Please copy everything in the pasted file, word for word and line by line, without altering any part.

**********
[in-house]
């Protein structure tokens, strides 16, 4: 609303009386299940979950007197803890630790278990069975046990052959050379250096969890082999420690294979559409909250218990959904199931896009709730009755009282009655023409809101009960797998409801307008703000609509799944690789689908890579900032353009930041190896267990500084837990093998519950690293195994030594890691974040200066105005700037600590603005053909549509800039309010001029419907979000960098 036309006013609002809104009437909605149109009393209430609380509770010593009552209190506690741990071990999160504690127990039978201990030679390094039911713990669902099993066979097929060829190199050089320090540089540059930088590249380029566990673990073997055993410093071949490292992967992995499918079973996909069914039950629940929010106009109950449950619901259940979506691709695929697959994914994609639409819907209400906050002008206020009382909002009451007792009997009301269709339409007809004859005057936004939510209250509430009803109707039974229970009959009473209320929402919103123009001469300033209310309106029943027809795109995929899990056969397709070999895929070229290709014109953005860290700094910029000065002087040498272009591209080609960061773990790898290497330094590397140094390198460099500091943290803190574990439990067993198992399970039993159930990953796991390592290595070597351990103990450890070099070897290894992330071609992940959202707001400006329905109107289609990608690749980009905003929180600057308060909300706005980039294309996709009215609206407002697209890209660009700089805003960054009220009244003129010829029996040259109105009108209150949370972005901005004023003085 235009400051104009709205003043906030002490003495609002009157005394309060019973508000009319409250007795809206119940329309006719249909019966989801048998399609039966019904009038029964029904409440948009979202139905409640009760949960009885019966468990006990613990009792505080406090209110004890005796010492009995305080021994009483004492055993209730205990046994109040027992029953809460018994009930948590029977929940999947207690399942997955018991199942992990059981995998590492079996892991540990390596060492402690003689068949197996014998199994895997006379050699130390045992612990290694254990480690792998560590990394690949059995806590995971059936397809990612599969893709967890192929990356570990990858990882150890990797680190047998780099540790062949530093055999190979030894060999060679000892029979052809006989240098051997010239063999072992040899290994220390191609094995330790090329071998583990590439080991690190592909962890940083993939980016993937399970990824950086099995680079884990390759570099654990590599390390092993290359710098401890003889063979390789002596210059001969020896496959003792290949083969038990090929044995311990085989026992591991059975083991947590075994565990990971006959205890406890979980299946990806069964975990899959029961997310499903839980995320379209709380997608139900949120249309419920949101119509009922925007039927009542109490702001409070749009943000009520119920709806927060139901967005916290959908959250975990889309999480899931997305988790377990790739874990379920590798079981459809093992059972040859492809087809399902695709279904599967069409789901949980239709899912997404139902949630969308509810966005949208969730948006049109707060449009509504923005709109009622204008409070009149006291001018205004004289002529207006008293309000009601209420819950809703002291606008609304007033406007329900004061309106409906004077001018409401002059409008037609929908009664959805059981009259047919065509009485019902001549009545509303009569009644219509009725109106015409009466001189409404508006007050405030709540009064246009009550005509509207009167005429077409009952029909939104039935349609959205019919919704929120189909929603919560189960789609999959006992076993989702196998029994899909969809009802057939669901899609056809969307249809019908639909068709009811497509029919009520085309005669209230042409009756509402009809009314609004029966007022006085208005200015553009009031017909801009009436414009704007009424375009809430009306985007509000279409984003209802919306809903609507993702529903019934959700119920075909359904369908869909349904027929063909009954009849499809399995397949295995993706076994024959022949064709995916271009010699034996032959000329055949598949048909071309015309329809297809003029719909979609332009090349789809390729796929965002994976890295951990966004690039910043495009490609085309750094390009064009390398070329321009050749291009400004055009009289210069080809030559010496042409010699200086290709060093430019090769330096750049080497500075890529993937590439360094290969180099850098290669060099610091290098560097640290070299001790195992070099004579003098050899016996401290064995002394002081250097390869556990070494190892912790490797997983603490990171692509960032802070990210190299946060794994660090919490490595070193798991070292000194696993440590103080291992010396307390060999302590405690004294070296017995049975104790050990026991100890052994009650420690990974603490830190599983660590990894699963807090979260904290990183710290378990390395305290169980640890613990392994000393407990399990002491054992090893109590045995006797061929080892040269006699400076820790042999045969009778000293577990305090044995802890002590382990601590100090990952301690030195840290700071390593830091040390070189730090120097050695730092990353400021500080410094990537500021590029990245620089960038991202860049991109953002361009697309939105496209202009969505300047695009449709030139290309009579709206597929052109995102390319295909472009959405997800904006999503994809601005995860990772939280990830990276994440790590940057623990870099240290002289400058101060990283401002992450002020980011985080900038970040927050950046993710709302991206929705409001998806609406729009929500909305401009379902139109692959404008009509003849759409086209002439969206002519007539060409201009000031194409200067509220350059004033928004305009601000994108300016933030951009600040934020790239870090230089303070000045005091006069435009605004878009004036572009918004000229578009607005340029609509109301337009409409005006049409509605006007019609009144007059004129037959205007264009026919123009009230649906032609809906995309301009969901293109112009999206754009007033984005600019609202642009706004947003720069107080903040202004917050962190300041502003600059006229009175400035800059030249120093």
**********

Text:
[in-house]
């Protein structure tokens, strides 16, 4: 609303009386299940979950007197803890630790278990069975046990052959050379250096969890082999420690294979559409909250218990959904199931896009709730009755009282009655023409809101009960797998409801307008703000609509799944690789689908890579900032353009930041190896267990500084837990093998519950690293195994030594890691974040200066105005700037600590603005053909549509800039309010001029419907979000960098 036309006013609002809104009437909605149109009393209430609380509770010593009552209190506690741990071990999160504690127990039978201990030679390094039911713990669902099993066979097929060829190199050089320090540089540059930088590249380029566990673990073997055993410093071949490292992967992995499918079973996909069914039950629940929010106009109950449950619901259940979506691709695929697959994914994609639409819907209400906050002008206020009382909002009451007792009997009301269709339409007809004859005057936004939510209250509430009803109707039974229970009959009473209320929402919103123009001469300033209310309106029943027809795109995929899990056969397709070999895929070229290709014109953005860290700094910029000065002087040498272009591209080609960061773990790898290497330094590397140094390198460099500091943290803190574990439990067993198992399970039993159930990953796991390592290595070597351990103990450890070099070897290894992330071609992940959202707001400006329905109107289609990608690749980009905003929180600057308060909300706005980039294309996709009215609206407002697209890209660009700089805003960054009220009244003129010829029996040259109105009108209150949370972005901005004023003085 235009400051104009709205003043906030002490003495609002009157005394309060019973508000009319409250007795809206119940329309006719249909019966989801048998399609039966019904009038029964029904409440948009979202139905409640009760949960009885019966468990006990613990009792505080406090209110004890005796010492009995305080021994009483004492055993209730205990046994109040027992029953809460018994009930948590029977929940999947207690399942997955018991199942992990059981995998590492079996892991540990390596060492402690003689068949197996014998199994895997006379050699130390045992612990290694254990480690792998560590990394690949059995806590995971059936397809990612599969893709967890192929990356570990990858990882150890990797680190047998780099540790062949530093055999190979030894060999060679000892029979052809006989240098051997010239063999072992040899290994220390191609094995330790090329071998583990590439080991690190592909962890940083993939980016993937399970990824950086099995680079884990390759570099654990590599390390092993290359710098401890003889063979390789002596210059001969020896496959003792290949083969038990090929044995311990085989026992591991059975083991947590075994565990990971006959205890406890979980299946990806069964975990899959029961997310499903839980995320379209709380997608139900949120249309419920949101119509009922925007039927009542109490702001409070749009943000009520119920709806927060139901967005916290959908959250975990889309999480899931997305988790377990790739874990379920590798079981459809093992059972040859492809087809399902695709279904599967069409789901949980239709899912997404139902949630969308509810966005949208969730948006049109707060449009509504923005709109009622204008409070009149006291001018205004004289002529207006008293309000009601209420819950809703002291606008609304007033406007329900004061309106409906004077001018409401002059409008037609929908009664959805059981009259047919065509009485019902001549009545509303009569009644219509009725109106015409009466001189409404508006007050405030709540009064246009009550005509509207009167005429077409009952029909939104039935349609959205019919919704929120189909929603919560189960789609999959006992076993989702196998029994899909969809009802057939669901899609056809969307249809019908639909068709009811497509029919009520085309005669209230042409009756509402009809009314609004029966007022006085208005200015553009009031017909801009009436414009704007009424375009809430009306985007509000279409984003209802919306809903609507993702529903019934959700119920075909359904369908869909349904027929063909009954009849499809399995397949295995993706076994024959022949064709995916271009010699034996032959000329055949598949048909071309015309329809297809003029719909979609332009090349789809390729796929965002994976890295951990966004690039910043495009490609085309750094390009064009390398070329321009050749291009400004055009009289210069080809030559010496042409010699200086290709060093430019090769330096750049080497500075890529993937590439360094290969180099850098290669060099610091290098560097640290070299001790195992070099004579003098050899016996401290064995002394002081250097390869556990070494190892912790490797997983603490990171692509960032802070990210190299946060794994660090919490490595070193798991070292000194696993440590103080291992010396307390060999302590405690004294070296017995049975104790050990026991100890052994009650420690990974603490830190599983660590990894699963807090979260904290990183710290378990390395305290169980640890613990392994000393407990399990002491054992090893109590045995006797061929080892040269006699400076820790042999045969009778000293577990305090044995802890002590382990601590100090990952301690030195840290700071390593830091040390070189730090120097050695730092990353400021500080410094990537500021590029990245620089960038991202860049991109953002361009697309939105496209202009969505300047695009449709030139290309009579709206597929052109995102390319295909472009959405997800904006999503994809601005995860990772939280990830990276994440790590940057623990870099240290002289400058101060990283401002992450002020980011985080900038970040927050950046993710709302991206929705409001998806609406729009929500909305401009379902139109692959404008009509003849759409086209002439969206002519007539060409201009000031194409200067509220350059004033928004305009601000994108300016933030951009600040934020790239870090230089303070000045005091006069435009605004878009004036572009918004000229578009607005340029609509109301337009409409005006049409509605006007019609009144007059004129037959205007264009026919123009009230649906032609809906995309301009969901293109112009999206754009007033984005600019609202642009706004947003720069107080903040202004917050962190300041502003600059006229009175400035800059030249120093």